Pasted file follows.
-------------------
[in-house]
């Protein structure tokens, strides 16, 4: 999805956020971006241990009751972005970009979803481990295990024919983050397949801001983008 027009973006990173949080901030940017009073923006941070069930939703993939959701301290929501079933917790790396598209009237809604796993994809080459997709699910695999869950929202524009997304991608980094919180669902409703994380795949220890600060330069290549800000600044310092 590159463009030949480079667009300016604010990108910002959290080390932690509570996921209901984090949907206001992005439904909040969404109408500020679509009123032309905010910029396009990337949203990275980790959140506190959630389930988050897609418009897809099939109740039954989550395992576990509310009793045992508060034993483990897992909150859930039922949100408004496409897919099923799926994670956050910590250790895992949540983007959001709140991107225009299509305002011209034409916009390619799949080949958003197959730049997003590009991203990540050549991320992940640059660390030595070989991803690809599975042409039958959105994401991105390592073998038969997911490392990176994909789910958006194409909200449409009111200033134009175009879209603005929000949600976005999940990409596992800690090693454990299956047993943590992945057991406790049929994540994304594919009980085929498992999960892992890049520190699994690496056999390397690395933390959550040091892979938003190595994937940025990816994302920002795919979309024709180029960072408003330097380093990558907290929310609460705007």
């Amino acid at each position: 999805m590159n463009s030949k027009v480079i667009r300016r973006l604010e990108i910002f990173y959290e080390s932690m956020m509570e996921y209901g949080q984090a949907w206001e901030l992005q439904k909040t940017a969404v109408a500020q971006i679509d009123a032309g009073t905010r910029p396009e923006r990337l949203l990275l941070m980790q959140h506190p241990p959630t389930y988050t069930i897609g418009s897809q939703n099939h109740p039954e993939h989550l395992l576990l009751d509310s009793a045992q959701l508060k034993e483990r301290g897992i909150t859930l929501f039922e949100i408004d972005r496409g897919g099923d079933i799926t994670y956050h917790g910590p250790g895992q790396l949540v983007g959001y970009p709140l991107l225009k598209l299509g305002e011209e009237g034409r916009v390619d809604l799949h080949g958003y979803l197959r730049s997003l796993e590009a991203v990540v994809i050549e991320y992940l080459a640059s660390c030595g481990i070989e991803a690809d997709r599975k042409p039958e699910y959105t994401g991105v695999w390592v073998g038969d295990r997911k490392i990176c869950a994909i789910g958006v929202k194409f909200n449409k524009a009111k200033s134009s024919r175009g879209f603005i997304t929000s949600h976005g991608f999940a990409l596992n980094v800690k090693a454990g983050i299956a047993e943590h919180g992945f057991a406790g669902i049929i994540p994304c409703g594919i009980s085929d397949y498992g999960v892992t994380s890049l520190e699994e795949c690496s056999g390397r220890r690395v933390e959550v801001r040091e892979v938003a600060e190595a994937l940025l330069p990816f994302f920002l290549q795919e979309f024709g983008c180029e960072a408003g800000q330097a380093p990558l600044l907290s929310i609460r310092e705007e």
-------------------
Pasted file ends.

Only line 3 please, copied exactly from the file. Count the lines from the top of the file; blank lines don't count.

């Amino acid at each position: 999805m590159n463009s030949k027009v480079i667009r300016r973006l604010e990108i910002f990173y959290e080390s932690m956020m509570e996921y209901g949080q984090a949907w206001e901030l992005q439904k909040t940017a969404v109408a500020q971006i679509d009123a032309g009073t905010r910029p396009e923006r990337l949203l990275l941070m980790q959140h506190p241990p959630t389930y988050t069930i897609g418009s897809q939703n099939h109740p039954e993939h989550l395992l576990l009751d509310s009793a045992q959701l508060k034993e483990r301290g897992i909150t859930l929501f039922e949100i408004d972005r496409g897919g099923d079933i799926t994670y956050h917790g910590p250790g895992q790396l949540v983007g959001y970009p709140l991107l225009k598209l299509g305002e011209e009237g034409r916009v390619d809604l799949h080949g958003y979803l197959r730049s997003l796993e590009a991203v990540v994809i050549e991320y992940l080459a640059s660390c030595g481990i070989e991803a690809d997709r599975k042409p039958e699910y959105t994401g991105v695999w390592v073998g038969d295990r997911k490392i990176c869950a994909i789910g958006v929202k194409f909200n449409k524009a009111k200033s134009s024919r175009g879209f603005i997304t929000s949600h976005g991608f999940a990409l596992n980094v800690k090693a454990g983050i299956a047993e943590h919180g992945f057991a406790g669902i049929i994540p994304c409703g594919i009980s085929d397949y498992g999960v892992t994380s890049l520190e699994e795949c690496s056999g390397r220890r690395v933390e959550v801001r040091e892979v938003a600060e190595a994937l940025l330069p990816f994302f920002l290549q795919e979309f024709g983008c180029e960072a408003g800000q330097a380093p990558l600044l907290s929310i609460r310092e705007e």